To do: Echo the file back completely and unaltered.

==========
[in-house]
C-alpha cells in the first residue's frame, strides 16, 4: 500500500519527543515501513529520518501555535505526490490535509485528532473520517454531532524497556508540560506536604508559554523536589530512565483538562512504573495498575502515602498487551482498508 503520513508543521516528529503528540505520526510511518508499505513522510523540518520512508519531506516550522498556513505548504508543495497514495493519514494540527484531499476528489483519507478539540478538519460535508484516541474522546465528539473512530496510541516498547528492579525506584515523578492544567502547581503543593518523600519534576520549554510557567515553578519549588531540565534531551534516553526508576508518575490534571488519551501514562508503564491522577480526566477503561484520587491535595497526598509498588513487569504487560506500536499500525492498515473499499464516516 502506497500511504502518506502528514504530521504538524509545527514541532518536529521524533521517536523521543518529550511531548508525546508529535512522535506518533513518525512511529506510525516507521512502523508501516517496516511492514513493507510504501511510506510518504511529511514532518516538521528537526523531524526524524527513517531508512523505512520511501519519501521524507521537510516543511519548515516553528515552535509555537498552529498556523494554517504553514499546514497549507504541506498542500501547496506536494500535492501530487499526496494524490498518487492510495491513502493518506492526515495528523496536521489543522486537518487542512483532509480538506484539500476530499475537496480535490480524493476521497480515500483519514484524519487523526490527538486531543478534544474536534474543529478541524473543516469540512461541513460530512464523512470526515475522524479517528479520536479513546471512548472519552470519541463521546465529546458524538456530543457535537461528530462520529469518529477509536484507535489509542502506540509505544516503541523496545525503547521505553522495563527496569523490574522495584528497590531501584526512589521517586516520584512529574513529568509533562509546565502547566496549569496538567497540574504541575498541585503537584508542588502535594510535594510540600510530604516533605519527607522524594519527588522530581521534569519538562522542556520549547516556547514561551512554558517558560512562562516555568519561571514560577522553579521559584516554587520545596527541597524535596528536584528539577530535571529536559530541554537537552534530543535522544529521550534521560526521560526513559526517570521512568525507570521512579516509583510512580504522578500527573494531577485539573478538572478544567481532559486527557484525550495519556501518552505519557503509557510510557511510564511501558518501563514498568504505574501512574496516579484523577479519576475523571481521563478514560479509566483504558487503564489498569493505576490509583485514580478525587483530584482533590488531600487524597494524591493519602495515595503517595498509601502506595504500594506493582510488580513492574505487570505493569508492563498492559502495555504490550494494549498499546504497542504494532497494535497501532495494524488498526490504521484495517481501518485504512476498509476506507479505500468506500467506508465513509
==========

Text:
[in-house]
C-alpha cells in the first residue's frame, strides 16, 4: 500500500519527543515501513529520518501555535505526490490535509485528532473520517454531532524497556508540560506536604508559554523536589530512565483538562512504573495498575502515602498487551482498508 503520513508543521516528529503528540505520526510511518508499505513522510523540518520512508519531506516550522498556513505548504508543495497514495493519514494540527484531499476528489483519507478539540478538519460535508484516541474522546465528539473512530496510541516498547528492579525506584515523578492544567502547581503543593518523600519534576520549554510557567515553578519549588531540565534531551534516553526508576508518575490534571488519551501514562508503564491522577480526566477503561484520587491535595497526598509498588513487569504487560506500536499500525492498515473499499464516516 502506497500511504502518506502528514504530521504538524509545527514541532518536529521524533521517536523521543518529550511531548508525546508529535512522535506518533513518525512511529506510525516507521512502523508501516517496516511492514513493507510504501511510506510518504511529511514532518516538521528537526523531524526524524527513517531508512523505512520511501519519501521524507521537510516543511519548515516553528515552535509555537498552529498556523494554517504553514499546514497549507504541506498542500501547496506536494500535492501530487499526496494524490498518487492510495491513502493518506492526515495528523496536521489543522486537518487542512483532509480538506484539500476530499475537496480535490480524493476521497480515500483519514484524519487523526490527538486531543478534544474536534474543529478541524473543516469540512461541513460530512464523512470526515475522524479517528479520536479513546471512548472519552470519541463521546465529546458524538456530543457535537461528530462520529469518529477509536484507535489509542502506540509505544516503541523496545525503547521505553522495563527496569523490574522495584528497590531501584526512589521517586516520584512529574513529568509533562509546565502547566496549569496538567497540574504541575498541585503537584508542588502535594510535594510540600510530604516533605519527607522524594519527588522530581521534569519538562522542556520549547516556547514561551512554558517558560512562562516555568519561571514560577522553579521559584516554587520545596527541597524535596528536584528539577530535571529536559530541554537537552534530543535522544529521550534521560526521560526513559526517570521512568525507570521512579516509583510512580504522578500527573494531577485539573478538572478544567481532559486527557484525550495519556501518552505519557503509557510510557511510564511501558518501563514498568504505574501512574496516579484523577479519576475523571481521563478514560479509566483504558487503564489498569493505576490509583485514580478525587483530584482533590488531600487524597494524591493519602495515595503517595498509601502506595504500594506493582510488580513492574505487570505493569508492563498492559502495555504490550494494549498499546504497542504494532497494535497501532495494524488498526490504521484495517481501518485504512476498509476506507479505500468506500467506508465513509